I accepted that. Taxes are like paying union dues but into a bigger pool. It’s an Association Fee. And yes, I did get what I paid for. Today I’m retired and living the American Dream. Sad to say, I’m the last generation to have the dwindling social safety nets. It’s so much harder to rise up the ranks today.

But enough ranting! If I don’t stop, I’ll get into how good guys in this administration let off the bad guys who did…

  • Crimes of torture.
  • The near destruction of the entire global economy.
  • The invasion of world-wide personal privacy.

Yes, all of that bad stuff! And all for the right reasons! Right reasons make good people do bad things, and I’m no exception. (Okay, for this post, assume I’m a GOOD person, ‘cause I’m about to give a Catholic-like confession.)


Salvation Army Homeless GuyI’m not a tree hugger but when nature dies from drought and pollution, I think it’s a smart idea to conserve water and contain waste. Being the responsible, passionate, informed, involved and caring dude that I am, I contribute to let’s-help-save-everything causes.

However, I also hate, and I mean HATE, getting solicitation calls about giving more and more and more. I don’t like being pressured to do anything and I feel uncomfortable pressing someone else to do things as well, even for all the right reasons.

(This is why it took an entire post to talk myself into asking you to read my novels.)

So I’m admitting now, that I have hung up on people who need a job and get one at call centers. Politely asking them to stop the invasion doesn’t end the calls. So I have been rude, I have screamed, I have considered blowing a whistle into the handset just so they’ll stop coming into my home with more and more and more guilt inducing phone rings. I’m telling you this because tonight I pushed Solicitor Rejection way into the stratosphere.Rachel-Maddow

I watch very little TV but I won’t miss Rachel Maddow’s news show. It’s like going to college civics class where the subject is always studied in depth. Tonight she was explaining the CIA torture policy, how it came to be, why it was killed in the 70’s and how it was resuscitated after 911. Every word was compelling, super serious and depressing. Then my doorbell rang.

I called out to my wife, only to discover, with silence, that she had left the house. The doorbell rang again. I knew who it was. It was FedEx or UPS needing a signature for another movie screener DVD I’m supposed to watch for Oscar voting. So I raced towards the front door imaging myself drawing a line for my name as I said a quick “Thank you.” Then back to the TV I would fly. Eighteen, nineteen seconds of lost info. Not much. I would still pick up the story and process the knowledge.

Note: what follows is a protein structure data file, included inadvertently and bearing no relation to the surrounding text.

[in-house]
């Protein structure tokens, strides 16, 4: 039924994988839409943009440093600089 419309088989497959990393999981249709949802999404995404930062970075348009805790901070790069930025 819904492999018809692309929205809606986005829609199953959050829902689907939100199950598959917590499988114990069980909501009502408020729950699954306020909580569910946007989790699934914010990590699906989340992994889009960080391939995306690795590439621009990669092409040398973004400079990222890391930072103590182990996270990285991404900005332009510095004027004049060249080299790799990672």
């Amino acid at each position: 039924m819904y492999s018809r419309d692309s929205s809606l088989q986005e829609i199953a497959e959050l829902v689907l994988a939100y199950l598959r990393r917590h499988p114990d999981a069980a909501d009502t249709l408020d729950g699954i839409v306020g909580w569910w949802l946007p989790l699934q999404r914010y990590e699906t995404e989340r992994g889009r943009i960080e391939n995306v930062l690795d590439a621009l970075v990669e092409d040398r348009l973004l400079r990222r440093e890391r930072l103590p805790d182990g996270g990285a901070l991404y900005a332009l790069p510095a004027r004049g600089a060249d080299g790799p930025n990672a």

So sliding to a stop, I swung the door open and saw a man, maybe thirty, standing in the dark holding a bunch of papers and wearing an ID badge and a big gold cross suspended from his neck. I knew what was coming.

No! NO! NOOOOO! Not another breach into my privacy! Tick-tick-tick. No time for polite words. Tick-tick-tick. No time for my story about supporting battered women and under priviledged kids needing uniforms for little league teams. Tick-tick-tick. No time for hearing his sympathy pitch.

So just as he was saying, “Hello, sir…” I shut the door on a Black man.

Seven seconds later I was back on my bed watching Rachel but hearing none of her words. All I could do was think about the disgusting impression I just made and how a liberal person like me just reinforced the perception that most, if not all, affluent white people hate Blacks and refuse them even an ounce of respect.

I’m so ashamed about this, I won’t tell my wife. She’ll never know unless she reads this blog. But YOU know. You SHOULD know because my mini drama points out that good people do bad things. We must not forget that.

And I will also admit, that I can’t help liking my Republican friends because they do all sorts of kind and nice things for me. I accept their gifts as I judge their ethics.

So what does that make me? Am I a bad person too?